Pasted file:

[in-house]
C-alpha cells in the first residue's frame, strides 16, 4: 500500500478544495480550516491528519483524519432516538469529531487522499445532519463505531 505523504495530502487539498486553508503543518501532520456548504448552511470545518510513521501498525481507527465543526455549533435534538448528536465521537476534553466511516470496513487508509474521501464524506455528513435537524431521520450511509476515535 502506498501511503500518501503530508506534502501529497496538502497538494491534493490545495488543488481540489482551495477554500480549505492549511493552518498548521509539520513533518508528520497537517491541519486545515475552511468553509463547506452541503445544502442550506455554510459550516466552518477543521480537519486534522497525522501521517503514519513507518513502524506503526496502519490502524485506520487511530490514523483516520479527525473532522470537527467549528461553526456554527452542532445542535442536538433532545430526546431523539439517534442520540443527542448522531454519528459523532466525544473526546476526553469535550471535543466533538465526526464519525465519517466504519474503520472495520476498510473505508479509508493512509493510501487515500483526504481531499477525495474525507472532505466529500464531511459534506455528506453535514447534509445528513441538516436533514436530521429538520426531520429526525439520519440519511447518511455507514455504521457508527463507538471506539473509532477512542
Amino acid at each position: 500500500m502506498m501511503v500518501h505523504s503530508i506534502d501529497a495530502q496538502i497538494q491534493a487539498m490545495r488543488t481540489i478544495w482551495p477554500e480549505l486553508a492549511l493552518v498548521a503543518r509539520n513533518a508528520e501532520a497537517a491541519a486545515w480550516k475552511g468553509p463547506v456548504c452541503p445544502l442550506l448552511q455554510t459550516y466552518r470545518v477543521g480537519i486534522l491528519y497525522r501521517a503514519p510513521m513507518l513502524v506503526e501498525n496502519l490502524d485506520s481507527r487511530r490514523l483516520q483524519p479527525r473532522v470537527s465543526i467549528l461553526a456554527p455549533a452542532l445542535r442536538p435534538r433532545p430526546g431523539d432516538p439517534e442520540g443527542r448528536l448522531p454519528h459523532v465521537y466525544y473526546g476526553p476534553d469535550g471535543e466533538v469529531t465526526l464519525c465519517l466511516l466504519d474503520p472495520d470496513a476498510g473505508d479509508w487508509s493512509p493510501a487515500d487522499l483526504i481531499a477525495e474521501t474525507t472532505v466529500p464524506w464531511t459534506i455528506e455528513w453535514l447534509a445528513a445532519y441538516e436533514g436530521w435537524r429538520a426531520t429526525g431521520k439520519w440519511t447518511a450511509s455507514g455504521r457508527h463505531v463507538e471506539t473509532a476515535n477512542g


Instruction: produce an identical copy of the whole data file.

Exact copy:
[in-house]
C-alpha cells in the first residue's frame, strides 16, 4: 500500500478544495480550516491528519483524519432516538469529531487522499445532519463505531 505523504495530502487539498486553508503543518501532520456548504448552511470545518510513521501498525481507527465543526455549533435534538448528536465521537476534553466511516470496513487508509474521501464524506455528513435537524431521520450511509476515535 502506498501511503500518501503530508506534502501529497496538502497538494491534493490545495488543488481540489482551495477554500480549505492549511493552518498548521509539520513533518508528520497537517491541519486545515475552511468553509463547506452541503445544502442550506455554510459550516466552518477543521480537519486534522497525522501521517503514519513507518513502524506503526496502519490502524485506520487511530490514523483516520479527525473532522470537527467549528461553526456554527452542532445542535442536538433532545430526546431523539439517534442520540443527542448522531454519528459523532466525544473526546476526553469535550471535543466533538465526526464519525465519517466504519474503520472495520476498510473505508479509508493512509493510501487515500483526504481531499477525495474525507472532505466529500464531511459534506455528506453535514447534509445528513441538516436533514436530521429538520426531520429526525439520519440519511447518511455507514455504521457508527463507538471506539473509532477512542
Amino acid at each position: 500500500m502506498m501511503v500518501h505523504s503530508i506534502d501529497a495530502q496538502i497538494q491534493a487539498m490545495r488543488t481540489i478544495w482551495p477554500e480549505l486553508a492549511l493552518v498548521a503543518r509539520n513533518a508528520e501532520a497537517a491541519a486545515w480550516k475552511g468553509p463547506v456548504c452541503p445544502l442550506l448552511q455554510t459550516y466552518r470545518v477543521g480537519i486534522l491528519y497525522r501521517a503514519p510513521m513507518l513502524v506503526e501498525n496502519l490502524d485506520s481507527r487511530r490514523l483516520q483524519p479527525r473532522v470537527s465543526i467549528l461553526a456554527p455549533a452542532l445542535r442536538p435534538r433532545p430526546g431523539d432516538p439517534e442520540g443527542r448528536l448522531p454519528h459523532v465521537y466525544y473526546g476526553p476534553d469535550g471535543e466533538v469529531t465526526l464519525c465519517l466511516l466504519d474503520p472495520d470496513a476498510g473505508d479509508w487508509s493512509p493510501a487515500d487522499l483526504i481531499a477525495e474521501t474525507t472532505v466529500p464524506w464531511t459534506i455528506e455528513w453535514l447534509a445528513a445532519y441538516e436533514g436530521w435537524r429538520a426531520t429526525g431521520k439520519w440519511t447518511a450511509s455507514g455504521r457508527h463505531v463507538e471506539t473509532a476515535n477512542g